TLTF in Cerebrospinal Fluid for Detection and Staging of T. b. gambiense Infection. TLTF and anti-TLTF antibodies were assessed in sera and cerebrospinal fluid (CSF) from patients infected with Trypanosoma brucei gambiense (T. b. gambiense) in an attempt to identify alternative markers for diagnosis and stage determination of human African trypanosomiasis or sleeping sickness. Seventy-four serum and sixty-one CSF samples from patients with parasitologically confirmed infection and known disease stage along with 13 sera and CSF from uninfected controls were tested. In serum the levels of anti-TLTF antibodies were unrelated to the disease stage. In contrast, levels of anti-TLTF antibodies in CSF were higher in intermediate/late stages than in early stage disease patients. Specificity of the detected antibodies was assessed by inhibition of TLTF bioactivity as represented by its ability to induce IFN-γ production. Additionally, TLTF was detected in CSF from late stage patients by Western blotting with the anti-TLTF specific monoclonal antibody MO3.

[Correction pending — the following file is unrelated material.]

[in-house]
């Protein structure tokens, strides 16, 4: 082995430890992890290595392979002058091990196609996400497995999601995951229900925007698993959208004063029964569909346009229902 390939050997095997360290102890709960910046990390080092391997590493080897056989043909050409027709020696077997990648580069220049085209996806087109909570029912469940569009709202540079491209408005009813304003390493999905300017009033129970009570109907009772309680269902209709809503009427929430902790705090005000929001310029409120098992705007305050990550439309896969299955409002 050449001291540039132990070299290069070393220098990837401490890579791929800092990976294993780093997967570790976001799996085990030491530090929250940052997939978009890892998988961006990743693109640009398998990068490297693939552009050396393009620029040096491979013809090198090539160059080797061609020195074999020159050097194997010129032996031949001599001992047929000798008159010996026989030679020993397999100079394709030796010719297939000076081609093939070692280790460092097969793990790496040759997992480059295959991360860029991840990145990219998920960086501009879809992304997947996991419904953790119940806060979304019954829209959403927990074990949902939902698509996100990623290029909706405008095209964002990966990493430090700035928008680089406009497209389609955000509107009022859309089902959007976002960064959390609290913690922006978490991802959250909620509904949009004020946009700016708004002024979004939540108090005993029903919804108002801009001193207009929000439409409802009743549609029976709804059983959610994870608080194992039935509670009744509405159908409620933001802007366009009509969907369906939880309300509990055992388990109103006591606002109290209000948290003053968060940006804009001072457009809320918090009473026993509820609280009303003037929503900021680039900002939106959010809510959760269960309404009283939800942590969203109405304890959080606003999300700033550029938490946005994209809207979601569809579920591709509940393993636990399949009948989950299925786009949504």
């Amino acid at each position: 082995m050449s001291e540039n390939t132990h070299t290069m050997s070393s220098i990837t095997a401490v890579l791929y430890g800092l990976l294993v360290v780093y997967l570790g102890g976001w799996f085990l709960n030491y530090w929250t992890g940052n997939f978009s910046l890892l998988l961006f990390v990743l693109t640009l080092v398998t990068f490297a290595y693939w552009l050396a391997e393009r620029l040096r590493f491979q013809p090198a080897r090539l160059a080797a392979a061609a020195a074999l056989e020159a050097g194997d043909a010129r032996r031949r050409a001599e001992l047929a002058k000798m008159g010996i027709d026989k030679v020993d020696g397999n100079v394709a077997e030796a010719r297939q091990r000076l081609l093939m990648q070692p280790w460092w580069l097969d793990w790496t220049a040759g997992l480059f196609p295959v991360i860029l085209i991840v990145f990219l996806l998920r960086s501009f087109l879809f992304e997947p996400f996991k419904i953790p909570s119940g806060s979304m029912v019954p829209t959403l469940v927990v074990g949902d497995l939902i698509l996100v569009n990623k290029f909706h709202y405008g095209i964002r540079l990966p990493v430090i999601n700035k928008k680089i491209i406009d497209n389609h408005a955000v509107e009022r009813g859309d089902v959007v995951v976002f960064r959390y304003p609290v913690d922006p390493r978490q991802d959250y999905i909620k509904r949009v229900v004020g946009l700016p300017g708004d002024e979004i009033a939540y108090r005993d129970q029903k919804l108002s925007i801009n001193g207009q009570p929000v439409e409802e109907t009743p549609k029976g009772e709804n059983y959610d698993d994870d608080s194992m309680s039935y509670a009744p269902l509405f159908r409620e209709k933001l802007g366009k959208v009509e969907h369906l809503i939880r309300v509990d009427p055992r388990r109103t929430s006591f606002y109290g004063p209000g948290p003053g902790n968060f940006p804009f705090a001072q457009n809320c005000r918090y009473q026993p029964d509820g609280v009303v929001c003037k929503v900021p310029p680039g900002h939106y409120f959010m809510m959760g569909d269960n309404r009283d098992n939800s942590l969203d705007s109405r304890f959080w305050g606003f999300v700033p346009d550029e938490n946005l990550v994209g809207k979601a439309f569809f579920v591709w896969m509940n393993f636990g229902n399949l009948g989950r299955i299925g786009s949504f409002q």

An estimation of inguinal hernia epidemiology adjusted for population age structure in Tanzania. Surgical conditions represent a significant source of global disease burden. Little is known about the epidemiology of inguinal hernia in resource-poor settings. We present a method to estimate inguinal hernia disease burden in Tanzania. Using data from the United States National Health and Nutrition Examination Survey (NHANES) prospective cohort study and Tanzanian demographic figures, we calculated inguinal hernia incidence and prevalence in Tanzanian adults under three surgical rate scenarios. Gender-specific incidence figures from NHANES data were adjusted according to Tanzanian population age structure. Hernia duration was adjusted for Tanzanian life expectancy within each age group.